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The road to better programming: Chapter 6. Developing cfperl
By Teodor Zlatanov - 2004-03-08 Page:  1 2 3 4

Preliminary research

It may seem obvious, but the most important preliminary research is to make sure you are not repeating someone else's work. If you do choose to repeat the functionality of another package, you should do it for a reason. Before starting work on cfperl, I participated in the cfengine mailing lists and paid attention to what people needed. I conceived cfperl as my solution to what I perceived as cfengine's lack of flexibility. This is not to say that cfengine is not a great tool, only that cfengine was not flexible enough to do the things that I and others needed. The goal for cfperl is to supplement cfengine, not to do the things cfengine does well already.

I discussed cfperl with Mark Burgess, the author of cfengine, and I was not able to find a way to achieve the functionality of cfperl using only cfengine's plug-in module architecture. That convinced me of the need for cfperl.


I decided the GPL license ("General Public License") was the best choice for cfperl. The choice I made was based on my personal beliefs, but there are real benefits to using the GPL.

The Free Software Foundation (FSF) protects GPL-licensed software if you sign the copyright over to the FSF. Furthermore, the GPL ensures that others who want to use and improve your work can do so as long as their improvements to that work are also to be shared with everyone. Sometimes, the GPL is called a viral license for that reason. In brief, the important parts of the GNU GPL (Resources for a link to the document in its entirety), as listed in the license itself (version 2), are:

  1. Anyone using GPL source code can copy and distribute it freely, as long as they include the original license
  2. Works derived from GPL-licensed source code must also be under the GPL
  3. Binaries of the program(s) must also include the source code or at least give a way to obtain it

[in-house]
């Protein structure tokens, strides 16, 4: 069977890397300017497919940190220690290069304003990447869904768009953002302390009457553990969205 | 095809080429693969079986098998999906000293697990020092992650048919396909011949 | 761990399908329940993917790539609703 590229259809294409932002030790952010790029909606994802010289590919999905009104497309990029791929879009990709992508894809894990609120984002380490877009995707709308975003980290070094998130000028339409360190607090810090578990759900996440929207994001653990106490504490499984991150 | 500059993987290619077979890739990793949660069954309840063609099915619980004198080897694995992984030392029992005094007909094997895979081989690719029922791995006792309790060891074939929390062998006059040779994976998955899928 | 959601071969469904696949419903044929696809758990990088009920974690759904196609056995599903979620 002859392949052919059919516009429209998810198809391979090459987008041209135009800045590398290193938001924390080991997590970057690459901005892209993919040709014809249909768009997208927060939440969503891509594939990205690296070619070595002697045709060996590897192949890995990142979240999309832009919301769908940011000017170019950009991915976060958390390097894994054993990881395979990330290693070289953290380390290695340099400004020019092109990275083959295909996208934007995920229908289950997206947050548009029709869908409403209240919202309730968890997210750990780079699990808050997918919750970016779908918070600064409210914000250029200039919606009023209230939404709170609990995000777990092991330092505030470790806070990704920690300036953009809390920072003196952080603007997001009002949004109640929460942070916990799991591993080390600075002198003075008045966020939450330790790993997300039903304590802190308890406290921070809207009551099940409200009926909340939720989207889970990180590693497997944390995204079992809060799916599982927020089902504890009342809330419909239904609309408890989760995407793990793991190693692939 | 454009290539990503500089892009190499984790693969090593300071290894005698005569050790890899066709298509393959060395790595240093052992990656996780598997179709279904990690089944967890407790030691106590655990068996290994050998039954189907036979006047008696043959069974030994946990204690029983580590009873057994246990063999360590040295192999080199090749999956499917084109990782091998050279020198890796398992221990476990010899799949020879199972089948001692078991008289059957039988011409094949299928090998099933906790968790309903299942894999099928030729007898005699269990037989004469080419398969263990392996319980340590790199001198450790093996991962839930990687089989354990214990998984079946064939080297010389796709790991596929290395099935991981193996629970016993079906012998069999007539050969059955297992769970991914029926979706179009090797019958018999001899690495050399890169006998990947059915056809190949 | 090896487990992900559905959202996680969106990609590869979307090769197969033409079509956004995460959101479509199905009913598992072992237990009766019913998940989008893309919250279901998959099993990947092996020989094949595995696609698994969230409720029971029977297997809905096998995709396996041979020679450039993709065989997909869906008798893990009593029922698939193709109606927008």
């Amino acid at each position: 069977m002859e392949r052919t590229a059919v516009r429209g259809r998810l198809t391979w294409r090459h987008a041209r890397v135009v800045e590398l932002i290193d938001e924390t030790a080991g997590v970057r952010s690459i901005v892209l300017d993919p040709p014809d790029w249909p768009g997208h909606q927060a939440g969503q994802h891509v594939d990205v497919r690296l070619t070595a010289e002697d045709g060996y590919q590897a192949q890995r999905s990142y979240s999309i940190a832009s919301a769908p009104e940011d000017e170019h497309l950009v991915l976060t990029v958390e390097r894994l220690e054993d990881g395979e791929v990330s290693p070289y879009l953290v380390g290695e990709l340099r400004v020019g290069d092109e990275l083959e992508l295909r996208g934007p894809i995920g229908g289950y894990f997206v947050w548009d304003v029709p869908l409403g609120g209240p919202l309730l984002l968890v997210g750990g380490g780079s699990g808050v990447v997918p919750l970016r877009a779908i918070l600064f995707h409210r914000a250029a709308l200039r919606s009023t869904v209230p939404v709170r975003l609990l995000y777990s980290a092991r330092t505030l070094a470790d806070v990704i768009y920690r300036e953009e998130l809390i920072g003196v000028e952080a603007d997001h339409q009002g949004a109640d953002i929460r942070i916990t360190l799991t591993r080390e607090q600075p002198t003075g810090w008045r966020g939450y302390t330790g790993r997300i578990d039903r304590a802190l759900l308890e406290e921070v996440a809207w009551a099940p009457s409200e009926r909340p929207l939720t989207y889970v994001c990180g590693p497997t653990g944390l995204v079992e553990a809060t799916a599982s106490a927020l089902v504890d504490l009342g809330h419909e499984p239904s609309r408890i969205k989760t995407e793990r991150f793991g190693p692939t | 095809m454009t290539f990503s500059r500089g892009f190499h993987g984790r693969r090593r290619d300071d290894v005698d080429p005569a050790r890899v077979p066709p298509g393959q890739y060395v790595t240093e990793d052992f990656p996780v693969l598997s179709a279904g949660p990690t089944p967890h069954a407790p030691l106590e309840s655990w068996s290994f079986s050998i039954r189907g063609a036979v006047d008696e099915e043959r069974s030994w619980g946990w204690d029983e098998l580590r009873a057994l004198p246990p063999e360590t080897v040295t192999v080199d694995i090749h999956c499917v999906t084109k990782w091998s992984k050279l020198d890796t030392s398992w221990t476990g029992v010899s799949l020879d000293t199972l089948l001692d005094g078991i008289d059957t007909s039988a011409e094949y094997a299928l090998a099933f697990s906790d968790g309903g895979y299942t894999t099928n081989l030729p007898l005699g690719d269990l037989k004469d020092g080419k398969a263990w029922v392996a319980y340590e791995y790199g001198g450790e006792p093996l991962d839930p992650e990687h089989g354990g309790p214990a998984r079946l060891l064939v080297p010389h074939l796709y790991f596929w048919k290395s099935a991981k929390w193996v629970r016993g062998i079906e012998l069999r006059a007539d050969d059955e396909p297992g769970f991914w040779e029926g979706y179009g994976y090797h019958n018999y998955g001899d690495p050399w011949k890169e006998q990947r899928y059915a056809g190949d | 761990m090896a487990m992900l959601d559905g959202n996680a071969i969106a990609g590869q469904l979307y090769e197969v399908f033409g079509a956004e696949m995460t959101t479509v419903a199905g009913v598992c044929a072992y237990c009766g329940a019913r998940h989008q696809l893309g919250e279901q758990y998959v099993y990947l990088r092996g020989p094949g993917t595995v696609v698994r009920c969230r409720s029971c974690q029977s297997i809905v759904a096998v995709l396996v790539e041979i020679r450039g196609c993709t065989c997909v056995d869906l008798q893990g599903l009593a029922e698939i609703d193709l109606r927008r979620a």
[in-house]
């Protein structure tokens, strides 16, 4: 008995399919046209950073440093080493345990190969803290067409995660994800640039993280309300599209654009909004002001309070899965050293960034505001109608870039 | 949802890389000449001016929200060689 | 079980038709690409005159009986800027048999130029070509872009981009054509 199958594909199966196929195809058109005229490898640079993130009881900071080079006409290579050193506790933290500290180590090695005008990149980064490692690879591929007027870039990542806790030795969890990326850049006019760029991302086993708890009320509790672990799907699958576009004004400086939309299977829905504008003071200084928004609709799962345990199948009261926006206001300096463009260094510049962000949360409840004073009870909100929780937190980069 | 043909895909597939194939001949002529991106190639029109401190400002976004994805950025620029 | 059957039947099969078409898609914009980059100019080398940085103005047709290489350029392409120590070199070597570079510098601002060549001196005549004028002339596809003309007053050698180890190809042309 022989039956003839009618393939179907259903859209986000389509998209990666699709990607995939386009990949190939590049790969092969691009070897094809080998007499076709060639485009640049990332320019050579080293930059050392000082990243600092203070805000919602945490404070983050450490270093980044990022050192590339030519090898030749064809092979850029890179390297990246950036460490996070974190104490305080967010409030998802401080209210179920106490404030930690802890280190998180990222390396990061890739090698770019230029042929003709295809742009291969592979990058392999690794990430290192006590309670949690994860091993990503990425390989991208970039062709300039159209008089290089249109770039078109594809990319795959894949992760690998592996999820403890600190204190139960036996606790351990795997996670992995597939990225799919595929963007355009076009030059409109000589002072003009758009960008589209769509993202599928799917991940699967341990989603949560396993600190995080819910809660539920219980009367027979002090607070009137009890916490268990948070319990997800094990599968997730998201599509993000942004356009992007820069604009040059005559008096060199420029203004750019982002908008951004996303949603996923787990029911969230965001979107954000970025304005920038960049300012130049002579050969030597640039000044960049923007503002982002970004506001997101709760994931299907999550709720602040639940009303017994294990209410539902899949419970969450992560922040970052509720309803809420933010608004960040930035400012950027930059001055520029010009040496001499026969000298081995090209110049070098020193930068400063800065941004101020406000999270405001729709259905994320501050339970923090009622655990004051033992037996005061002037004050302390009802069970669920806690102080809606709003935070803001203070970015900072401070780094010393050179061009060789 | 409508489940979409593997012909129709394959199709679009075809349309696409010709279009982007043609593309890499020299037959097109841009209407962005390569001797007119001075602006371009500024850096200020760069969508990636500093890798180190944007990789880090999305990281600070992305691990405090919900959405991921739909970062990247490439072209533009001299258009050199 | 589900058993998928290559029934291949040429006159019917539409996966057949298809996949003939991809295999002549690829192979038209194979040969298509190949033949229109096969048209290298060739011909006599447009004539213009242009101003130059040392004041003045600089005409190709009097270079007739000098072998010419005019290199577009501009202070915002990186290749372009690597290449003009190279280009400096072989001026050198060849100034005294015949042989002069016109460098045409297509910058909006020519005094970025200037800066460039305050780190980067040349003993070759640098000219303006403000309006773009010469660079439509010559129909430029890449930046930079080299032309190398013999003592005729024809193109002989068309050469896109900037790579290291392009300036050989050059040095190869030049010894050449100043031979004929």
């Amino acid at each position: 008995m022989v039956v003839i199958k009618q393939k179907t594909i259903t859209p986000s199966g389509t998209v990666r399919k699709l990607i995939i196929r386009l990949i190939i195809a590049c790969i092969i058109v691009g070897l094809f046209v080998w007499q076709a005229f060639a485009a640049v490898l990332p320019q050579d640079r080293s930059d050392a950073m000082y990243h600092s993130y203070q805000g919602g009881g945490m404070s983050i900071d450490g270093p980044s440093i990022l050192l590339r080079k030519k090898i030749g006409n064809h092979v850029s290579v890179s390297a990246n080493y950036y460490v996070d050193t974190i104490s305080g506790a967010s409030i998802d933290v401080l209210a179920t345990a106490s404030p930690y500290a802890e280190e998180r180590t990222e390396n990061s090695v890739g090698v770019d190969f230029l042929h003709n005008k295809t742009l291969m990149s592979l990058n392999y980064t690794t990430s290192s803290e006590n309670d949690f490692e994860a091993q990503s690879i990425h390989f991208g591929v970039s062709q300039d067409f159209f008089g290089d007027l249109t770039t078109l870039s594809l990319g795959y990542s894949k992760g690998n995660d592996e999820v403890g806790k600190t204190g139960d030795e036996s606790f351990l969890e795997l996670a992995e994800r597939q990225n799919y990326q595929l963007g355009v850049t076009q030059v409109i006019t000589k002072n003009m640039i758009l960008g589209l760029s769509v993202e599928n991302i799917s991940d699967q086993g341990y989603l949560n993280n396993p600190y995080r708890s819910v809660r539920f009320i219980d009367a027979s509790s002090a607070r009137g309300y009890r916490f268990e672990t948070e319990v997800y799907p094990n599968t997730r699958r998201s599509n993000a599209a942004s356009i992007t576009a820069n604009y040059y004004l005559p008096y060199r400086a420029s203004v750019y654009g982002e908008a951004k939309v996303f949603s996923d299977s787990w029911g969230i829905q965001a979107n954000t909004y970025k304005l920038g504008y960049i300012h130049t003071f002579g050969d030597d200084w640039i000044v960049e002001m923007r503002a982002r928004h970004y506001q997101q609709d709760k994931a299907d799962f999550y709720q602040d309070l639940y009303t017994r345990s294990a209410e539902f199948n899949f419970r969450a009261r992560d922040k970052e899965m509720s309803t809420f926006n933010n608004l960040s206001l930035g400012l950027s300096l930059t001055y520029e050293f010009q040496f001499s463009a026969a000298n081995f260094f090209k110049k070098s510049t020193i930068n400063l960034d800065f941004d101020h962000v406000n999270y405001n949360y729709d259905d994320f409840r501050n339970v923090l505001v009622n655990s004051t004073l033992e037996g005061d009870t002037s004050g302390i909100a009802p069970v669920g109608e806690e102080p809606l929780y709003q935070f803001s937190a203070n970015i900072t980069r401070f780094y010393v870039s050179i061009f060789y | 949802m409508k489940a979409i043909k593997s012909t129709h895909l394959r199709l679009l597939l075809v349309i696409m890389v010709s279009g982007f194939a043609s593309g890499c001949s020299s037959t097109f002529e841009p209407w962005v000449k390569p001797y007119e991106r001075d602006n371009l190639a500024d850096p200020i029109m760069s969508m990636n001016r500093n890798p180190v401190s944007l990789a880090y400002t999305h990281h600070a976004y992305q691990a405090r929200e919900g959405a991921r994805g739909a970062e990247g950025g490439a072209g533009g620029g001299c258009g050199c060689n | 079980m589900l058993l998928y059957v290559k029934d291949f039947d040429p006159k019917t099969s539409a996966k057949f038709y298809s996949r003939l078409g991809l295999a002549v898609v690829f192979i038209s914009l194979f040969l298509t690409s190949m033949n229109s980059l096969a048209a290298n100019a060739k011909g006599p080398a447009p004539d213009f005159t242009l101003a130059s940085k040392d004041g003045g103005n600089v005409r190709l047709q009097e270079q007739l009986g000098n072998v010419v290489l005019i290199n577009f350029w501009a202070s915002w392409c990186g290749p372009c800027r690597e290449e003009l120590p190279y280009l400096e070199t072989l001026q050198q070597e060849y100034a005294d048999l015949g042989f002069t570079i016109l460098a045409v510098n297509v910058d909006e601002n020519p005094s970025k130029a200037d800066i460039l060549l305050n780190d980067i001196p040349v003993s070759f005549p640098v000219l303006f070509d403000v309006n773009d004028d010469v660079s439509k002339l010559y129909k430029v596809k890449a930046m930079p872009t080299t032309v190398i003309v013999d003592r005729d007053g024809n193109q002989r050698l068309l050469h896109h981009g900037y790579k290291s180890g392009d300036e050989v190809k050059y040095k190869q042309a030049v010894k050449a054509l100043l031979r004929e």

4. The source code may not be re-licensed by others without permission
  5. Modification or redistribution of the source code implies acceptance of the license
  6. Recipients of the source code automatically get the same rights as you regarding the source code
  7. If you can't satisfy the license's requirements about giving others the source code freely, you may not give it to others at all
  8. The GPL may be geographically limited (if certain countries make it impossible to apply the GPL)
  9. There may be updates to the GPL
  10. Exceptions can be made if everyone holding a copyright in the source code agrees upon it
  11. There is no warranty
  12. There is no liability

You can use other licenses instead of the GPL. Loosely classified according to their compatibility with the GPL:

  • Commercial licenses
    Typically used to make money, commercial licenses can reserve all rights and promise severe penalties for anyone who looks at, modifies, distributes, or copies software source code so licensed without permission. Commercial licenses vary wildly in wording and intent.
  • Non-free licenses
    Under this category come many licenses that allow access to the source code, but no copying, modification, or redistribution. The Apple public source license is one such license.
  • Non-free according to the FSF licenses
    Some licenses may come under this categories because they are unclear: often they are written in such a way that you are not assured that your work will remain free. This is an essential distinction, which makes licenses as free-spirited as the Perl Artistic License (see Resources) be considered non-free by GPL advocates. Some developers feel that the Artistic License is more free than the GPL -- presumably because it gives them (the developers) "more freedom" to do what they want with the code (including making it non-free). GPL advocates would say that this is "less free." It might be possible to sum up the debate thusly: advocates of each license feel that the PAL is "more free" for developers (and less for users) and that the GPL is "more free" for users and less for developers.
  • Free but incompatible with the GPL
    Licenses in this category are truly abundant. IBM's Public License 1.0, for instance, is mostly compatible with the GPL (but has a patent license requirement that renders it GPL-incompatible).
  • Free and GPL-compatible
    The X11 license, used by XFree86 (the most popular free X server), is a simple license that is compatible with the GPL. Licenses of its kind tend to be very clear: the source code recipient can do whatever he wants -- including closing the source -- as long as the license text is attached.

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